September 11th Epic Poem Chapter 14

The Following is Chapter 14 of the September 11th Epic Poem. It took me from June of 2008 until May of 2010 to write this poem. It is 2,000 lines long and contains 1,499 rhyming pairs.
CHAPTER FOURTEEN (In the Streets of Destruction) 
There comes a time in ev’ry mind
            For humans to decide,
If they can know where people go
            Whose bodies just have died.
It burns the most when death’s so close
            You glimpse the skull and hood;
And wonder how, a breath from now,
            You might be gone for good.
This need for fact was not abstract                   
            When tower one collapsed.
With growing fear that death was near,
            The victims’ brains synapsed.
So many boys would weep with joy,
            Surprised they were alive;
While others died, convinced inside,
            They somehow would survive.
As hearts were stopped the tower dropped,
            Already cloaked in mist. 
The structure broke with puffs of smoke
            As floors and ceilings kissed.
The orange eyes that scorched the skies
            Were fanned one final time;
To show, anew, what God could do                   
            To those who caused this crime.
The peoples’ tongues were in their lungs
            The moment that they grasped,
The dreadful fate that might await
            The lives to which they clasped.
They ran like deer with primal fear
            Across the urban street,
But while they lunged the tower plunged
            A thousand chilling feet.
As noises pulsed the ground convulsed
            And shook their piece of town,
While tons of trash began to smash                       
            The pavement all around.                      
The bricks and rocks rained down for blocks
            Eroding down to sand;
And people fled among the dead,                               
            Provided they could stand.
The human herd with vision blurred
            Was frantic for escape.
They tried to jog beyond the fog
            That kept on changing shape.
Survivors tell how many fell
            While struggling in the dark,
Till most were blind and had to find
            A place to wait and park.
The ones up close were scared the most,
            Afraid they’d be submerged.
They thought their friends had met their ends,
            When hotter vapors surged. 
Their hearts were flexed, expecting next,
            A ball of raging flame;
But in their grief they found relief
            When nothing ever came.[15]      
Though hopes improved they dared not move,
            Like troops before the dawn.
Though darkness pressed survivors guessed
            The worst had come and gone.
Escaping death they held their breath
            As long as they could wait.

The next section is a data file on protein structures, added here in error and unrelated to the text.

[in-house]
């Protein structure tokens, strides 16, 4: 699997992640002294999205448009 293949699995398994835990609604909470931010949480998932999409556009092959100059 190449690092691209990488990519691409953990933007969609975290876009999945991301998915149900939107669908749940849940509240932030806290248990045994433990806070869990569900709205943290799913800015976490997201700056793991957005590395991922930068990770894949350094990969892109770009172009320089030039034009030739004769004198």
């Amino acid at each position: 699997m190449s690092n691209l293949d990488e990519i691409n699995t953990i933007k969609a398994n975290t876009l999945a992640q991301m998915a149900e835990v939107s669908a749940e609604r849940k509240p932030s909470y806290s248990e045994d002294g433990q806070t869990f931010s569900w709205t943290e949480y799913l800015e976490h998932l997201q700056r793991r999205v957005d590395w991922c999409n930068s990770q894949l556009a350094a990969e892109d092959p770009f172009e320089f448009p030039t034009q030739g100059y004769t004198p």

Afraid, at last, though time had passed,
            They still might suffocate.
They had no chance while dust advanced
            To ventilate their core.
The grimy rain was still sustained
            For many seconds more.
As paper shreds engulfed their heads
            The wind began to blow.
They caught a glimpse in rapid squints,
            That looked liked like sleet and snow
Initial sounds had now been drowned
            In silence like the grave.
The fearsome quakes had ceased to shake
            The refuge of the brave.
The stillness broke to fits of chokes
            As people quickly stood.
They knelt and coughed and dusted off
            Their mouths the best they could.
In one locale a windy spell
            Had chased away the night.
The battered groups, like rescued troops,
            Were basking in the light.
But other fronts received the brunt
            Of what their neighbors lacked.
In darkness deep they fought to keep
            Their eyes and lungs intact.  
With fears unquelled survivors yelled,
            Still very much afraid.
To make it through, the wounded knew,
            They’d need somebody’s aid.
The great abyss was shaking with
            The shouting all around.
The strong, though blind, took pains to find,
            The sources of the sound.
Beside the struts of cars and trucks,
            The frightened ones called out.
With timid feet they found the street,
            Continuing to shout.
The noises merged as friends converged,
            Unable still to see;
Imbued with hope that one more grope
            Would set each other free.
They lurched in haste despite the taste
            Of ashes on the tongue.
And when at last their fingers clasped,
            They hugged like they were one.
If human touch can mean this much
            To creatures made from sod;
Then how much more is there in store,
            When folks reach out to God?
The need for fear can find its cure
            In someone you can trust.
The toughest men felt safe again
            While hugging in the dust. 
A frightened man will take your hand,
            As puppies grab a bone;
But woe to those who face their throes
            Completely all alone.

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